Unity Asset Lookup by ChevyRay - 3

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A simple tool for creating static asset groups in Unity.

Unity 2018.2.12f1MIT LicenseUpdated 2 years agoCreated on October 18th, 2018
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UnityAssetLookup

The AssetLookup class acts as an alternative to Unity’s Resources.Load<T>(). Since custom ScriptableObject classes don’t work properly with Resources, and Unity recommend against using them at all, this should provide a similar functionality and API, but work better with Unity’s core loading/streaming systems.

Create a Custom Asset Type

First we need a custom asset type and a menu item to create instances of them in our assets folder.

using UnityEngine;

[CreateAssetMenu(fileName = "NewAsset", menuName = "MyAssetType")]
public class MyAssetType : ScriptableObject
{
    public Vector3 pos;
    public float speed;
    public string message;
}

Once we have this, let’s create a few for testing. Let’s put these in a folder called MyAssets.

Create an Asset Lookup

Now that we have these assets, we want them to be easy to load. To do this, we first have to create an AssetLookup for them.

The AssetLookup is a container that contains a list of assets that can be searched by name. To populate it, you just have to tell it what type of asset it should contain, and where it can find them.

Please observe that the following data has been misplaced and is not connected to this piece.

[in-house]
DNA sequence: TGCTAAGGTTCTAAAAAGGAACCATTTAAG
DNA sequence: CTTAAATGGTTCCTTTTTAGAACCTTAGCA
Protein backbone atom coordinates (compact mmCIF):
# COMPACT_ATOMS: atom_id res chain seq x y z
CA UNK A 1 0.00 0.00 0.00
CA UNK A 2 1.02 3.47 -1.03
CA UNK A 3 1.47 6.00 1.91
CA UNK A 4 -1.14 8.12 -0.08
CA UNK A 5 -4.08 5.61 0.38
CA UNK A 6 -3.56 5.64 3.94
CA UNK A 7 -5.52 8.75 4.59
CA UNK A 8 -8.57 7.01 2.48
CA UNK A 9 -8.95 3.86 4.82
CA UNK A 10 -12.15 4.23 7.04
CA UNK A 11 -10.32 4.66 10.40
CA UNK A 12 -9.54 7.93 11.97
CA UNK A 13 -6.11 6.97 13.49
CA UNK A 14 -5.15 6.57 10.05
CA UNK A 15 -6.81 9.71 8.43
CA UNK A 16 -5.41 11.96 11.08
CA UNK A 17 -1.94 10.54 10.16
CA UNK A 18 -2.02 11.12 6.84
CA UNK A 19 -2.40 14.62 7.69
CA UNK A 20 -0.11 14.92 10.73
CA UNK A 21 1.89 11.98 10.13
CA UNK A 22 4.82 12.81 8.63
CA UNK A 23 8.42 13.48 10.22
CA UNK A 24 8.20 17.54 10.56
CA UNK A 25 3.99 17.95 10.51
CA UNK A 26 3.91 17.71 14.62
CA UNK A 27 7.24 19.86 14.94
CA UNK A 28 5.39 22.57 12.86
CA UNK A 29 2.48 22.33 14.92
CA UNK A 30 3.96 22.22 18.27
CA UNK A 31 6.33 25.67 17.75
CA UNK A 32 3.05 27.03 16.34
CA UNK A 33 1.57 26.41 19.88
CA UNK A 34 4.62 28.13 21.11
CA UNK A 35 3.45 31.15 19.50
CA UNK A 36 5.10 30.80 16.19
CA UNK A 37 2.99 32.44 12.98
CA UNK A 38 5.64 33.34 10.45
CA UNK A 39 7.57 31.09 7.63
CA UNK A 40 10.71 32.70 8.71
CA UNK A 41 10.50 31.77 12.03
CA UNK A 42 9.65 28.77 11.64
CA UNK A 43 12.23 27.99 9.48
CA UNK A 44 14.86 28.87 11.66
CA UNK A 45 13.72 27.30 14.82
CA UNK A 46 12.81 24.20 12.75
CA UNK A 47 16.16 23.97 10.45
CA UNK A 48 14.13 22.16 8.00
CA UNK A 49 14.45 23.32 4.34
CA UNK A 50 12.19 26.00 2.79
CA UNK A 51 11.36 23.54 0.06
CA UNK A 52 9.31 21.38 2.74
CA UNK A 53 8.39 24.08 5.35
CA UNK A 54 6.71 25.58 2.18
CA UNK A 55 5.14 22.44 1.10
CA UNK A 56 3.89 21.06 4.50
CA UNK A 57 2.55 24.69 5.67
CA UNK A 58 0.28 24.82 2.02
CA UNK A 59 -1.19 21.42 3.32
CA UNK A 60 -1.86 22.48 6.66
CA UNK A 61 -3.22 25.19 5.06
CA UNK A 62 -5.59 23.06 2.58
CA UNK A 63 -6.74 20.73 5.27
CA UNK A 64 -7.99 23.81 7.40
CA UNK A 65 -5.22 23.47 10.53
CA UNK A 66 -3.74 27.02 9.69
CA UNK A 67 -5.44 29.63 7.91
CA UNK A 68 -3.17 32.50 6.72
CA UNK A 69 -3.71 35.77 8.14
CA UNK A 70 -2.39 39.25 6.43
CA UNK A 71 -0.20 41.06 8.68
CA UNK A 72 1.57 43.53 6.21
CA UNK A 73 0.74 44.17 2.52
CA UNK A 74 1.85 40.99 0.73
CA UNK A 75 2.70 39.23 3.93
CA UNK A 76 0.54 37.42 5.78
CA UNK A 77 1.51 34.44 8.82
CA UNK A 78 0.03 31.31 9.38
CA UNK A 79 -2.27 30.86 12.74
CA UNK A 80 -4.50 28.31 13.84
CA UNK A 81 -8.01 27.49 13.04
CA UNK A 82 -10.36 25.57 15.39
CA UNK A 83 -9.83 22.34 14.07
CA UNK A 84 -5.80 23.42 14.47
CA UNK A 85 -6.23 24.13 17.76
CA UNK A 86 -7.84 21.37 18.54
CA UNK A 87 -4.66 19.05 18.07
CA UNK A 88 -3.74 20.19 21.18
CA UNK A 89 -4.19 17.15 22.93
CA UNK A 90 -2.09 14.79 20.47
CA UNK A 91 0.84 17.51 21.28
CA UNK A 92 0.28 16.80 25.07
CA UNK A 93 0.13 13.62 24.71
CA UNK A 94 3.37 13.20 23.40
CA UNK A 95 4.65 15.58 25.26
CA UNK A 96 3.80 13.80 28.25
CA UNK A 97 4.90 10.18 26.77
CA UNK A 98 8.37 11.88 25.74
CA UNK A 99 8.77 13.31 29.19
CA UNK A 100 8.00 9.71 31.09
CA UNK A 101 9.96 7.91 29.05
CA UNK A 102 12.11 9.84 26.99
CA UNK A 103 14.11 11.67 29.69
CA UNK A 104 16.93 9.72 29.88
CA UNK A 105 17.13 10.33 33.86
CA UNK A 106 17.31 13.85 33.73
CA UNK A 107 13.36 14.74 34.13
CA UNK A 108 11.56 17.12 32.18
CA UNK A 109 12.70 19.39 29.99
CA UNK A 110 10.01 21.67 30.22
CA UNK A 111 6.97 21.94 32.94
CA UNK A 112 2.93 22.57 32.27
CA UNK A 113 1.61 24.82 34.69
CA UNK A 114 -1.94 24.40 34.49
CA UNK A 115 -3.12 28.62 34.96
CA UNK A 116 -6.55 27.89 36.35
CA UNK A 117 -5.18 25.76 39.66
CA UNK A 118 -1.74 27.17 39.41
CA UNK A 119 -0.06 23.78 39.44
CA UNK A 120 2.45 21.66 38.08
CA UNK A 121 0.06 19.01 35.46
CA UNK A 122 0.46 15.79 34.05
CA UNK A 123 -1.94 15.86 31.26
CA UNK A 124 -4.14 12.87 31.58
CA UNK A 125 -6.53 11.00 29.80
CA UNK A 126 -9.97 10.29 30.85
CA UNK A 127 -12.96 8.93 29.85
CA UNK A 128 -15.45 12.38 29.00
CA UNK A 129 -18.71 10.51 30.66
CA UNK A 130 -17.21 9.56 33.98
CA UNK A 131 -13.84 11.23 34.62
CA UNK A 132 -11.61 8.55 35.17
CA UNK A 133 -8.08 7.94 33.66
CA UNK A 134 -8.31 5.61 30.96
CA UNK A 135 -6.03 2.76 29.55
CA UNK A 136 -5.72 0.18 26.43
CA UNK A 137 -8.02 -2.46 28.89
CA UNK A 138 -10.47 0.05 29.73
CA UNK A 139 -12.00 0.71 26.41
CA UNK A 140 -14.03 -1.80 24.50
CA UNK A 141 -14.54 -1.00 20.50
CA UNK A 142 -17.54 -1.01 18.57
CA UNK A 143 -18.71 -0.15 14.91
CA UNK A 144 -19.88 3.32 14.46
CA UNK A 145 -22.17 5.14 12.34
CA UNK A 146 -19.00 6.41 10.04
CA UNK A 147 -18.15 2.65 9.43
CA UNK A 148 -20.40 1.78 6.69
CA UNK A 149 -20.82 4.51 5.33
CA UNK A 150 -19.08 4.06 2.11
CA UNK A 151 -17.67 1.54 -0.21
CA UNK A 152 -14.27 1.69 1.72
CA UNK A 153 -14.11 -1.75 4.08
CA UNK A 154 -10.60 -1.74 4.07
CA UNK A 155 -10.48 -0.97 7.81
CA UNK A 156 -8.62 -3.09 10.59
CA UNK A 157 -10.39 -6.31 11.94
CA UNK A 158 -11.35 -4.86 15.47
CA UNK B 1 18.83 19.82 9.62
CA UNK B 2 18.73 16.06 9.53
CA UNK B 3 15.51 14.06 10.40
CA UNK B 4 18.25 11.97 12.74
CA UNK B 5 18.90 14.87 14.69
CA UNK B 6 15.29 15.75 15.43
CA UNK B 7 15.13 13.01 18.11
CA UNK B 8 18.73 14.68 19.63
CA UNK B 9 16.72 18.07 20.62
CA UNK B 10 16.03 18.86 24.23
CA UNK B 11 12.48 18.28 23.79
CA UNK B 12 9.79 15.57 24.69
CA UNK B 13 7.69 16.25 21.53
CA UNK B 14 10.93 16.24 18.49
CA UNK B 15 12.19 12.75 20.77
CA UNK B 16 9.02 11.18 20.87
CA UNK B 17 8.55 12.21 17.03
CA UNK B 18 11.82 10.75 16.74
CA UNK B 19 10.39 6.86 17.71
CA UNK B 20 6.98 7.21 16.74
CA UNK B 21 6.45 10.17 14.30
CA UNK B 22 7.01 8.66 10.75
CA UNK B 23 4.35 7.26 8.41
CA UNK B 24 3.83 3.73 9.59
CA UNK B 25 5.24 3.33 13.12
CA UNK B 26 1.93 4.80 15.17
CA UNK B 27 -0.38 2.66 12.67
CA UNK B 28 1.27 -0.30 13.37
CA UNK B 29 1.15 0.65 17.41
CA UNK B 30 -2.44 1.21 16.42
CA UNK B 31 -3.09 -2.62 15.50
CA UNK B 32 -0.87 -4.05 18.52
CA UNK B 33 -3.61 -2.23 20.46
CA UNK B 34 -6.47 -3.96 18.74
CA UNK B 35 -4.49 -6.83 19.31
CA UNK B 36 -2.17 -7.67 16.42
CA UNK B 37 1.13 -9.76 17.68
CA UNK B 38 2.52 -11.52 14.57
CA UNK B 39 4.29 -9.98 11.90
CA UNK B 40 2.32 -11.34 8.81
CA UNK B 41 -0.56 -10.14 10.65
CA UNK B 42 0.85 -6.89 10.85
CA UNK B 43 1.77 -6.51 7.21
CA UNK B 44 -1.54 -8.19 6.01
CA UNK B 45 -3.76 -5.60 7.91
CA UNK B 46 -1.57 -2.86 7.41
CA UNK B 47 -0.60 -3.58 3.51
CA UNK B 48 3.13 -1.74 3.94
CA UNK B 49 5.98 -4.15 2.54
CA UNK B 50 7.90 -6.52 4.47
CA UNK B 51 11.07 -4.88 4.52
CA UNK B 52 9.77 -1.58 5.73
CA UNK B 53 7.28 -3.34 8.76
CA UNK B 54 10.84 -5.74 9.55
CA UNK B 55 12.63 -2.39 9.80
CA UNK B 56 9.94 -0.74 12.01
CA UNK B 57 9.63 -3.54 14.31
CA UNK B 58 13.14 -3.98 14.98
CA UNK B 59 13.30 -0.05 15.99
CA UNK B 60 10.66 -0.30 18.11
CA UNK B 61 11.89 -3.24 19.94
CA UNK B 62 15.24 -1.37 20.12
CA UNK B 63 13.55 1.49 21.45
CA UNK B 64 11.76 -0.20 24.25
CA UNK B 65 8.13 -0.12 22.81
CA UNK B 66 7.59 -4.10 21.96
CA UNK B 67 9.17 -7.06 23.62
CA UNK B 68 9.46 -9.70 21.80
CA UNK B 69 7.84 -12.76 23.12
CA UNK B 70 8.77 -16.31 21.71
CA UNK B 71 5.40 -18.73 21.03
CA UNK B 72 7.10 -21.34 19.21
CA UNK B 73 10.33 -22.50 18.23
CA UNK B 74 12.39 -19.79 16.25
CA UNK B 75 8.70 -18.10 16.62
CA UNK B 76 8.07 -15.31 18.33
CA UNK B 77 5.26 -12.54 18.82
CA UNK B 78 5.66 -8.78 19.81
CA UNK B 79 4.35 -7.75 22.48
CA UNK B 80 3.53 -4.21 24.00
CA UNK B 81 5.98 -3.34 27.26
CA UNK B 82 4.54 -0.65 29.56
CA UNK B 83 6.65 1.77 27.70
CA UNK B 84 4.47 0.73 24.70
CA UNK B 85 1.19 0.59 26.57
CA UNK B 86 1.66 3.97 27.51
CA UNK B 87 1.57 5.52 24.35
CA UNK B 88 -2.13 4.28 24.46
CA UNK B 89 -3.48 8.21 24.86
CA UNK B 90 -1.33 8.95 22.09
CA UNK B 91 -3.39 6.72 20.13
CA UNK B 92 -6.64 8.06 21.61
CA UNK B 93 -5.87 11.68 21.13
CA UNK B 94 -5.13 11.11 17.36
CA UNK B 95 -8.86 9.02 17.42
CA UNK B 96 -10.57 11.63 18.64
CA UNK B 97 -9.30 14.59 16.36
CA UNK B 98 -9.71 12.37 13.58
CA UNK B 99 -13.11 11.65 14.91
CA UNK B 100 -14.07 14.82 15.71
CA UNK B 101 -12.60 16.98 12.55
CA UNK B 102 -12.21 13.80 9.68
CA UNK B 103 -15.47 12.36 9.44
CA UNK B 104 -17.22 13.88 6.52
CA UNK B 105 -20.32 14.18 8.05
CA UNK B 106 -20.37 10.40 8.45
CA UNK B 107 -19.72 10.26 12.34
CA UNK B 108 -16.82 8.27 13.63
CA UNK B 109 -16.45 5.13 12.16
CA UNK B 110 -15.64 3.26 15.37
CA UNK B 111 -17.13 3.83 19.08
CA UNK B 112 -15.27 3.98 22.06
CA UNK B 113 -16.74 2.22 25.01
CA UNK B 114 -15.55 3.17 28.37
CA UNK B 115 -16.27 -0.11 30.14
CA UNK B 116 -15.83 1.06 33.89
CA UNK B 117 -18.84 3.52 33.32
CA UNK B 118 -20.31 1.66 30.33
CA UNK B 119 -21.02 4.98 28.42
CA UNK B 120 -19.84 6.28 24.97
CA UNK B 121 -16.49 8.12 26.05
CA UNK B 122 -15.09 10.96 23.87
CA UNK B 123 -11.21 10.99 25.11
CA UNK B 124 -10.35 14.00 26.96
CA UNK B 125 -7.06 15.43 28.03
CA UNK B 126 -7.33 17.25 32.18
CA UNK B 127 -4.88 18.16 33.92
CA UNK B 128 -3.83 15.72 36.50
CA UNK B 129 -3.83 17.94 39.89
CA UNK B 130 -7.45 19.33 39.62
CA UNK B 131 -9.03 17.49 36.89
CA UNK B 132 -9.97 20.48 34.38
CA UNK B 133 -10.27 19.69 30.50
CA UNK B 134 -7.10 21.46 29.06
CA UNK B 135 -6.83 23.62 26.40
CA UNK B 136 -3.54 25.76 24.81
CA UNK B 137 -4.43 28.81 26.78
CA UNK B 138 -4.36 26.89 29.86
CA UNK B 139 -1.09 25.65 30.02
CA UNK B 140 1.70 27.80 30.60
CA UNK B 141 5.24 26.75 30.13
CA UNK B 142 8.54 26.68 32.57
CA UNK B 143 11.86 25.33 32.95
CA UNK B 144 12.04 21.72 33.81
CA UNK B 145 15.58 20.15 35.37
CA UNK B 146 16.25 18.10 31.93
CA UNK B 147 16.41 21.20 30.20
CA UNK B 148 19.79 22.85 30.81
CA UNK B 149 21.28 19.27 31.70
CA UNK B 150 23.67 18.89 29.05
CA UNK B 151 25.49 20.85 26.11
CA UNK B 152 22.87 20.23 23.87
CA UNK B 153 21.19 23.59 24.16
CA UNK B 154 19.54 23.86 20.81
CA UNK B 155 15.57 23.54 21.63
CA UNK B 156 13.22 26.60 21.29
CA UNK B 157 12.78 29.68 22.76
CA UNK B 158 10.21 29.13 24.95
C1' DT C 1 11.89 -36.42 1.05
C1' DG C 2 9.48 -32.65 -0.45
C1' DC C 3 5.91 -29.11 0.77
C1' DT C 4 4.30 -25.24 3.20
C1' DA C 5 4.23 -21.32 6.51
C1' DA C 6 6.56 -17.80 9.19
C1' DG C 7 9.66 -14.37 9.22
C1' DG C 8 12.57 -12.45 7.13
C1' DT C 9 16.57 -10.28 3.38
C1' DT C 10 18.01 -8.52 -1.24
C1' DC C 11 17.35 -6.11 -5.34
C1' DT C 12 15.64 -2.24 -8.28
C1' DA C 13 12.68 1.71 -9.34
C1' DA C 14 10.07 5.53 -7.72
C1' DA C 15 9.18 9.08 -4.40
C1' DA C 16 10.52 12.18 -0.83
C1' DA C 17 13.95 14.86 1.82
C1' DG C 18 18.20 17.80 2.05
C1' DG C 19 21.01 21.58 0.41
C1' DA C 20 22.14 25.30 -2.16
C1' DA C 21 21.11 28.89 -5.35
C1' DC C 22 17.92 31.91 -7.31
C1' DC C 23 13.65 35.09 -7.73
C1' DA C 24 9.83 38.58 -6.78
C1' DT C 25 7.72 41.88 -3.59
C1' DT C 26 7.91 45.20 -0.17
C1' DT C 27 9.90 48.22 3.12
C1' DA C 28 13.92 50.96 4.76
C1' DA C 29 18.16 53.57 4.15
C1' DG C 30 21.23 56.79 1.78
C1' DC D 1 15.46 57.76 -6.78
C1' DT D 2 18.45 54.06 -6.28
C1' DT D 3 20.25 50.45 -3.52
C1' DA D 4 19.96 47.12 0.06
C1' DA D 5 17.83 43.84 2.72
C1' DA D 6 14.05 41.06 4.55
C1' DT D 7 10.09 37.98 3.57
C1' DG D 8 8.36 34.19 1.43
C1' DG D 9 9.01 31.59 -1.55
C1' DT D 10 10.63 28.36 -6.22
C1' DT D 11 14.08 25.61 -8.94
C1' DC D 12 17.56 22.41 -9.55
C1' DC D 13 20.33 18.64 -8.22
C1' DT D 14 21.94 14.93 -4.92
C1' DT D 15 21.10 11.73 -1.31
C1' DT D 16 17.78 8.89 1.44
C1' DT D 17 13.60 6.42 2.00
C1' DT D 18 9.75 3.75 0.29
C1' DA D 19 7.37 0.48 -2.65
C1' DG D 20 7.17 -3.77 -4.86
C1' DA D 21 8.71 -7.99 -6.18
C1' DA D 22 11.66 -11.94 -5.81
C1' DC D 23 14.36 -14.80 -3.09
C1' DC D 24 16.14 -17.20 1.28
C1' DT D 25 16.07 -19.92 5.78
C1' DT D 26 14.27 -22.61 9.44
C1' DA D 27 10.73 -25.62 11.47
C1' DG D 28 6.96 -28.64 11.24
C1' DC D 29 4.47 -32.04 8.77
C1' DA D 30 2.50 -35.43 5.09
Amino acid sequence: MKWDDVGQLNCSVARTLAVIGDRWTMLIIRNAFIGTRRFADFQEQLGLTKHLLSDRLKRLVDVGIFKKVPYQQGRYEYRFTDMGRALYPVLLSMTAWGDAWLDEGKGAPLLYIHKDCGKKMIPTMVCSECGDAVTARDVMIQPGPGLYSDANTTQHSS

The items below Assets: will be auto-populated. Instead of having to manually drag the references into the list, the script will automatically scan the Root Directory for any assets of type Type Name and populate the list.

It will do this as often as possible, including whenever you press the play button.

Reference the Asset at Runtime

Now, if we want to locate any of these assets at runtime, we just need a reference to MyAssets in a script. For example:

using UnityEngine;

public class Example : MonoBehaviour
{
    public AssetLookup assets;

    void Start()
    {
        var first = assets.Find<MyAssetType>("FirstAsset");
        var third = assets.Find<MyAssetType>("ThirdAsset");
        Debug.Log("FirstAsset: " + first);
        Debug.Log("ThirdAsset: " + third);
    }
}

The name you pass into Find<T>() is the name that appears to the left of the asset in the lookup:

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